There are as many stories and paths to celebrity as there are celebrities, but in just two years time, Tila Tequila has possibly become THE symbol of the cult of personality that has developed in the digital age. The 25 year old striking, sexy siren has been on the cover and/or featured in numerous magazines - such as Time, Maxim, and Rolling Stone’s "Hot Issue" - for being the most "friended" person on the social networking site MySpace.com. Cast as a phenomenal "insta-star" of sorts, she’s already racked up nearly 2 million dedicated fans, and as the popular men’s magazine Stuff said, is now the "Web’s hottest Mama".
The phenomenon of Tila Tequila is a story of being an icon of the cultural zeitgeist where the lines of pop culture, personal technology and raw talent intertwine to yield a feisty, magnetic pop music star on the verge.
Tila’s popularity in today’s Web World is unparalleled and has helped earn the sultry Vietnamese ex-model recognition that most people would die for. But the charisma fans see in the glint of her eye, the curve of her hip and the mischief on her lips will soon be echoed as she begins to unleash her music and fulfill a dream she’s always harbored and, more importantly, is equipped to accomplish.
"People don’t know what to expect from me and, in a way, I like that," Tila says of her music career. "They’re shocked when they hear my music." A mix of hip-hop style, dance-club energy, and punk rock bravado, Tila’s music is unabashedly fiery, upbeat and, most importantly, fun. "I grew up listening to all types of music and have made a lot of musician friends from all sorts of genres along the way who encouraged me and helped me mold everything I like into my own sound."
If Tila’s music sounds like a cultural mash-up, it’s only fitting given her background. Born in Singapore to French-Vietnamese parents, Tila grew up in Houston, Texas in an environment that mimicked many immigrant families who moved from poorer countries to the United States. "It was me, my sister, brother, mom and dad in one room," she describes. "We only had one bed. There were flying roaches everywhere. We were very poor." If Tila’s childhood was economically challenged, her adolescence was more behaviorally challenged.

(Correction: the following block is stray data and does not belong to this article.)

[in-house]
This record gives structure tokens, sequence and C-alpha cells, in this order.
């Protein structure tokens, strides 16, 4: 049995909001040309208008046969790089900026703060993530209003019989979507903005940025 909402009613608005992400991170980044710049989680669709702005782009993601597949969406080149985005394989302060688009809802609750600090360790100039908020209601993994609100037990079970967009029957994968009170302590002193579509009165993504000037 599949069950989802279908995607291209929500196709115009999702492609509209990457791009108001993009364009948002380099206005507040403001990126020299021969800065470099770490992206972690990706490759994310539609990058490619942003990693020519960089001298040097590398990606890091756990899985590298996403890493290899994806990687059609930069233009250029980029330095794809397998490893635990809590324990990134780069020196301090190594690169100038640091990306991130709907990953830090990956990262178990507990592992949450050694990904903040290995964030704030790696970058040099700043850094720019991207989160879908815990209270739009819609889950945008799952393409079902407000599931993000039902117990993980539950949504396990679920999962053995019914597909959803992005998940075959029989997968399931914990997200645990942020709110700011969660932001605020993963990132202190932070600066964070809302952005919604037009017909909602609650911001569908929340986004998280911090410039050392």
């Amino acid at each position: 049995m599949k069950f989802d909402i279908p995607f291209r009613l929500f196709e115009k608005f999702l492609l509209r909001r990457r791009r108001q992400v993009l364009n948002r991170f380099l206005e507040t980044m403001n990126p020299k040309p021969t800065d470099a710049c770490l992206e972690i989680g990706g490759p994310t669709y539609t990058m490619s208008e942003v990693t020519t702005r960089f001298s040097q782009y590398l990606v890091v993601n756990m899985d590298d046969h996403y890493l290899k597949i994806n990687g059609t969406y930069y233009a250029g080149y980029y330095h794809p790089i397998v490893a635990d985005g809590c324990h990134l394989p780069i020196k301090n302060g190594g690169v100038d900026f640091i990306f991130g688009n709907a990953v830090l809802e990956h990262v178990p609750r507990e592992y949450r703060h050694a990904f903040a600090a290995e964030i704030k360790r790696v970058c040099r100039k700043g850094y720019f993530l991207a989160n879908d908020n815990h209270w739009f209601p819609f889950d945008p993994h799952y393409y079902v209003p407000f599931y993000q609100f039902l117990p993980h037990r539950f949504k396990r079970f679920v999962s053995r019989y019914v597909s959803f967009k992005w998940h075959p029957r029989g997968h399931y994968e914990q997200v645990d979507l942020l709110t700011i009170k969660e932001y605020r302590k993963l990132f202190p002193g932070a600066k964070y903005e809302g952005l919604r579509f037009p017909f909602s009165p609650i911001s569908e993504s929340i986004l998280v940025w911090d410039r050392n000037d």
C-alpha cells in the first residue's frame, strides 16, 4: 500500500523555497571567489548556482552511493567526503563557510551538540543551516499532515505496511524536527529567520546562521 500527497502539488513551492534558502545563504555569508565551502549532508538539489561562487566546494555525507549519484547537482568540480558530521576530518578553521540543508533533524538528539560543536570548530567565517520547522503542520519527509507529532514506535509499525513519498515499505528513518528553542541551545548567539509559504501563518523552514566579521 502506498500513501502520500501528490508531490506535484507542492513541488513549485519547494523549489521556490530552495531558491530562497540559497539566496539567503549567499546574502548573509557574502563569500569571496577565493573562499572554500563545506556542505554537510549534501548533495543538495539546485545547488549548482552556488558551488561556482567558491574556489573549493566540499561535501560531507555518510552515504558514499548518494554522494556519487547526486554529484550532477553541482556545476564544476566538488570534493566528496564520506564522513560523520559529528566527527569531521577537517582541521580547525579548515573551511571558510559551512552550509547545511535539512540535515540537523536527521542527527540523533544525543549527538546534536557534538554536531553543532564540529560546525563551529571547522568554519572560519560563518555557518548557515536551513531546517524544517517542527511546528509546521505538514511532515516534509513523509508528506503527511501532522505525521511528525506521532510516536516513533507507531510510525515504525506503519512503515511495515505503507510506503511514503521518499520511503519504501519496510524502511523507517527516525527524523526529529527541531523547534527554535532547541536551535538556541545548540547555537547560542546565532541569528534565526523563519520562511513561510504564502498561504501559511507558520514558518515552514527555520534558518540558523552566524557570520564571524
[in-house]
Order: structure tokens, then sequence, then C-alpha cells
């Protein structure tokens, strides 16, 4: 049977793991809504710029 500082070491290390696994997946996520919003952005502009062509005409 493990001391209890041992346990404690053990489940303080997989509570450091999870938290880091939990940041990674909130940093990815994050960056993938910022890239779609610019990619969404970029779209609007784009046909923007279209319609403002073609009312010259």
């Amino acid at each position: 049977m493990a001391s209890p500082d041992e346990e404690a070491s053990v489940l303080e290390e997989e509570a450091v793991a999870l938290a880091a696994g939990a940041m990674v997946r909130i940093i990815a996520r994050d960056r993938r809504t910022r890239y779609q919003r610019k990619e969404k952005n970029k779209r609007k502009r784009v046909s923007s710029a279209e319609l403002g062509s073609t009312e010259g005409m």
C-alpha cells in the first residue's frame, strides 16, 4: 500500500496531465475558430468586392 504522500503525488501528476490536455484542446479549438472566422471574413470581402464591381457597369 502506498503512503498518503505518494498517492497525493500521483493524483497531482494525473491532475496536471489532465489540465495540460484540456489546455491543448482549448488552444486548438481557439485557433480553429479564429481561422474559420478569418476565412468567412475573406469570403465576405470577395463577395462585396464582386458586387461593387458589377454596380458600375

"Quite frankly, I was a bad kid," Tila says, admitting she was also a plain-Jane tomboy. "I was lost, truly lost. I had no good role models, no one to really look after me. I ran around doing my own thing without a set group of friends to lean on." Tila’s "me-against-the-world" destructive mentality also found her in a world of drug abuse (a topic she’s not shy to talk about now), a couple of run-ins with the police, and a three-month runaway detour to New York.
By 17, she had hit bottom and knew it was time to turn her life around. "I had friends dying and going to jail. My family life and my personal life were bad. I was lonely and lost. I knew that if I didn’t change, I was going to die."
Tila started to stay away from the things that were making her so self-destructive and take better care of herself. She had been writing a lot of poetry since she was a kid – "an outlet for my frustrations," she says – but now, her creative expression became a valuable stepping stone for her own salvation. "I’ve always loved music and singing and plays and acting; but when you’re a bad kid, it’s not considered even an option. I started to really focus on that side of me – and that saved me."
18-years old, re-energized and armed with the life experiences of someone much older, Tila started to break out of her shell. She accepted an invitation to model for a friend’s local Houston car show calendar, coming to grips with her own sexuality and maturation into a woman. "It was really strange for the people around me because they only knew me as this scrappy, tom boy kid," Tila says. A modeling agency scout from California soon saw her at a local car show and recruited her to work in Los Angeles. "I couldn’t grasp the concept of me being sexy. Soon after, I realized, ‘hey I have something people like’. People liked working with me and I’m very easy to get along with. After that, I just worked it."